Yesterday, we focused on data indicating that America’s student debt crisis is overblown. Today, we look at trends that suggest the opposite. Nowhere does the student debt issue in American appear to have as much impact as in the housing market. Homeownership among Americans under age 35 hit its lowest level on record earlier this year just as indebtedness among college graduates attained a new high according to the Wall Street Journal. College students who took out loans will graduate this year with an average of $33,000 in student debt, up 32 percent since 2007 in real terms. Debt among graduate students is also up sharply.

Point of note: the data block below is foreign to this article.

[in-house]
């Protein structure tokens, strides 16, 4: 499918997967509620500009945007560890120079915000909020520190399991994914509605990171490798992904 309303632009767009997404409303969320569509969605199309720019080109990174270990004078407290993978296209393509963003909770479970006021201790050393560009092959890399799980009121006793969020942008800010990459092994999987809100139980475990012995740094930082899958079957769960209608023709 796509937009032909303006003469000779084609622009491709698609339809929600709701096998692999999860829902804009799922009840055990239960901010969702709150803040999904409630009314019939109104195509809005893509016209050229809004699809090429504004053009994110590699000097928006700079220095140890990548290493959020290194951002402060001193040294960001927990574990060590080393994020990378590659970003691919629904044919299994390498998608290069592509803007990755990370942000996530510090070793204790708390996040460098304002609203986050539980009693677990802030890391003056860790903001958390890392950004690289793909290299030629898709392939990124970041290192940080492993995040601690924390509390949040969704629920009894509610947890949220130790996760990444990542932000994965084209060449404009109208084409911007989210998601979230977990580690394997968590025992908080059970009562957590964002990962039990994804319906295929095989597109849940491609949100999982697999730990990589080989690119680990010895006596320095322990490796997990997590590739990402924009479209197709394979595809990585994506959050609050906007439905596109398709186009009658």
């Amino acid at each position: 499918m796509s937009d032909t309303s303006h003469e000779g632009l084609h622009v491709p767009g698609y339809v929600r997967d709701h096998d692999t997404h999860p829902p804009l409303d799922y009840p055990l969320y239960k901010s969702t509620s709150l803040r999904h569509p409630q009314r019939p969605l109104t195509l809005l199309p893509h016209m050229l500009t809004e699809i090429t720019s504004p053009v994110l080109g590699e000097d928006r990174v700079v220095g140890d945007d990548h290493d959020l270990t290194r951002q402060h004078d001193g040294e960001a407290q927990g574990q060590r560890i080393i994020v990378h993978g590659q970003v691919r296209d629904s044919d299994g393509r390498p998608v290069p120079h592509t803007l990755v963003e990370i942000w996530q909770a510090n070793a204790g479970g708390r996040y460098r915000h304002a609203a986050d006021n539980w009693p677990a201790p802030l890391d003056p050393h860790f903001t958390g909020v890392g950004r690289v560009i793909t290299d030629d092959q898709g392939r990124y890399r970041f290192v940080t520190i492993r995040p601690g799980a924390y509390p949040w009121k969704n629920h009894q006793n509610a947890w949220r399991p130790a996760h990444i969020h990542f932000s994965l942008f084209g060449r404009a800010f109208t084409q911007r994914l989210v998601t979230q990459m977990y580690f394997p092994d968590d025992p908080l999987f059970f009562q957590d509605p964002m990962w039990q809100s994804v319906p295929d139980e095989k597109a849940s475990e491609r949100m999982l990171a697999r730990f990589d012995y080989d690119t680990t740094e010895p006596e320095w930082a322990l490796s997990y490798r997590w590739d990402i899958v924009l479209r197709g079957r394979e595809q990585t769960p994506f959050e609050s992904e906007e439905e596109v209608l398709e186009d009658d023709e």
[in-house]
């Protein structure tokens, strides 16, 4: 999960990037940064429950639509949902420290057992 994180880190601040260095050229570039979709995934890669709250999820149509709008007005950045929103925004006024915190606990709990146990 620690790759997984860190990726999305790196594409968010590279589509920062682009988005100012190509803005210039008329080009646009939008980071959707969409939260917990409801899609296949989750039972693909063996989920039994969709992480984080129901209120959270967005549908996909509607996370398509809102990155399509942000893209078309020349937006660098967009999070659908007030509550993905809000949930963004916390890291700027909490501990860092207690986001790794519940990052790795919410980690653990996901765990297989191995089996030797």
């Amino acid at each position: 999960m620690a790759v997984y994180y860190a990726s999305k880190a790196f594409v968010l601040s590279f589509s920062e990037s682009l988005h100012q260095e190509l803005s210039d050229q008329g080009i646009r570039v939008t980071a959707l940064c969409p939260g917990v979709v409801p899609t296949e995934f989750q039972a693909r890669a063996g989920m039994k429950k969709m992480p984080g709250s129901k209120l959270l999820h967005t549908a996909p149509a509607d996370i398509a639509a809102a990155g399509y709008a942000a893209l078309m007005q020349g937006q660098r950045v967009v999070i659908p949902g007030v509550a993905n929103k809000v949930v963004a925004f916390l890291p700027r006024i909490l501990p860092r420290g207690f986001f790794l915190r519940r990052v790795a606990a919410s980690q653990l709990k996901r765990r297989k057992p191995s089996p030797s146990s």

The growing number of borrowers and indebtedness has pushed overall student debt to $1.2 trillion, almost double 2007, much of it at relatively high interest rates. It should come as no surprise then that young people are having a difficult time coming up with 20 percent down-payments and lining up mortgages. The homeownership rate among those age 35 has fallen to 36 percent, down from a high approaching 44 percent in 2004. Despite these data, there are economists who believe that rising student debt is not really the culprit, and that factors such as tighter lending standards and the prevalence of lower wage job creation are more important.